One of my favorite things about modelbuilding is the opportunity it gives me to thoroughly research a topic. Last night I was studying the above recently discovered photo of the U.S. carrier U.S.S. Lexington (CV-2) shortly before the Battle of the Coral Sea in May 1942 which helps nail down once and for all the burning question of whether she had removed the second boat boom aft on the port side for a May 1942 model I’m building (it’ll be my fourth of the same ship at the same battle because I gotta be me). Similarly, with the Waco patent docket thrown to the winds, almost every substantive order now is from a different judge – here the WDTX’ new chief judge Alia Moses, granting a motion for judgment on the pleadings for lack of patentable subject matter, which provides significant insights far beyond the bare language of the order.
Last week the Dallas Cowboys were sued over their stadium app in the Fort Worth Division of the Northern District of Texas. Before the day was out, U.S. District Judge Judge Mark Pittman had issued a show cause order why the case shouldn’t be transferred to the Dallas Division, and Chief U.S. District Judge Alia Moses issued an order finding the patent unenforceable as claiming unpatentable subject matter in a different case filed in Waco. That’s pretty much the judicial equivalent of starting out 70-10 in your first two games. The funny part was what happened next. The plaintiff’s lawyer had to tactfully explain to the court that, um, the “regular and established place of business” for this patent case is the Cowboys’ stadium, which “is” located in the Fort Worth Division, not the Dallas Division. Of course one wonders why the case wasn’t filed where the Cowboys are headquartered, which is, of course not in the Dallas Division either, but in the Eastern District of Texas, Sherman Division at the Star in Frisco.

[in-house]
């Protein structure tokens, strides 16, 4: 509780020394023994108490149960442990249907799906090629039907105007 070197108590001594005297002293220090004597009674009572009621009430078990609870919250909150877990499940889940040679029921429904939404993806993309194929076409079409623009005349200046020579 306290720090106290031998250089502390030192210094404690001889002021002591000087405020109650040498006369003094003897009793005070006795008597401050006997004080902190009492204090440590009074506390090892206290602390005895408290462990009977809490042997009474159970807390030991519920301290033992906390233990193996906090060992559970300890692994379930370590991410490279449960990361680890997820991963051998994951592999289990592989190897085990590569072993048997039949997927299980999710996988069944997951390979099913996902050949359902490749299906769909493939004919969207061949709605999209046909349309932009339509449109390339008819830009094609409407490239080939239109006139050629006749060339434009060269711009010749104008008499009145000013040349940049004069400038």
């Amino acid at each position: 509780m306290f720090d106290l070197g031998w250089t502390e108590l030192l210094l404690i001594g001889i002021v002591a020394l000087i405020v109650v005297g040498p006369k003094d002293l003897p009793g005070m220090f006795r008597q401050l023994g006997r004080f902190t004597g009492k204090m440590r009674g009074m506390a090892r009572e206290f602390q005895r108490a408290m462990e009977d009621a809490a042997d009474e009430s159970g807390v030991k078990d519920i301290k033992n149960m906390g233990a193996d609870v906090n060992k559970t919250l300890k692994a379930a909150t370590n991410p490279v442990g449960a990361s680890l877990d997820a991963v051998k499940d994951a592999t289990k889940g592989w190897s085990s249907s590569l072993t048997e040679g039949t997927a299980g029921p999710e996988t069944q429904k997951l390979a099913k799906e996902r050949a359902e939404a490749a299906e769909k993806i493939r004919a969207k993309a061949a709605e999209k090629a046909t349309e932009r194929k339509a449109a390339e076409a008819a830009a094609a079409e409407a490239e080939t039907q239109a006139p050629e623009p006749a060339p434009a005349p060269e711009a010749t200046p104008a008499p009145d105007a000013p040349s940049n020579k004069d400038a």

Magistrate Judge Hightower passed on the plaintiff’s motion in support of its bill of costs following its $175 million verdict against Meta (fka Facebook) and recommended an award of $138,004.95 instead of the requested $229,042.35.
Judge Albright denied defendant Google’s motion to transfer. He initially found “many discrepancies and vague assertions that appear to be unreliable” in Google’s venue declaration, after which he held an in-person hearing to have the declarants testify. The court concluded that “based on that in person assessment of credibility, the court found the witnesses to be unreliable” for reasons specified in the opinion.
Judge Payne recommended denial of defendant Amazon’s motion to dismiss, finding that venue was proper based on the facts alleged for this stage of the lawsuit, noting that the defendant’s objections relied on disputed facts regarding the use of the accused products in the EDTX. The court also rejected the claim that a forum selection clause require the case to be brought in Washington, and that venue was “clearly more convenient” there.
The court denied the motion asserting lack of standing, finding that the allegations could be cured by filing an amended complaint. The court also denied the motion to dismiss the claim of pre-suit willfulness, finding it plausibly alleged at this stage of the litigation.
Ruling on the defendant’s objections to the magistrate judge’s order denying its motion to disqualify plaintiff’s counsel, Judge Schroeder noted that while the facts indicate an obvious conflict of interest, the defendant specifically waived most of the conflicts.
The prevailing defendant in this copyright case sought an award of fees under 17 U.S.C. § 505. Judge Gilstrap’s opinion sorted through the claims and the parties’ alleged conduct in the case before finally determining the appropriateness of an award of fees, thus giving parties some guidance on when an award of fees in a copyright case is appropriate.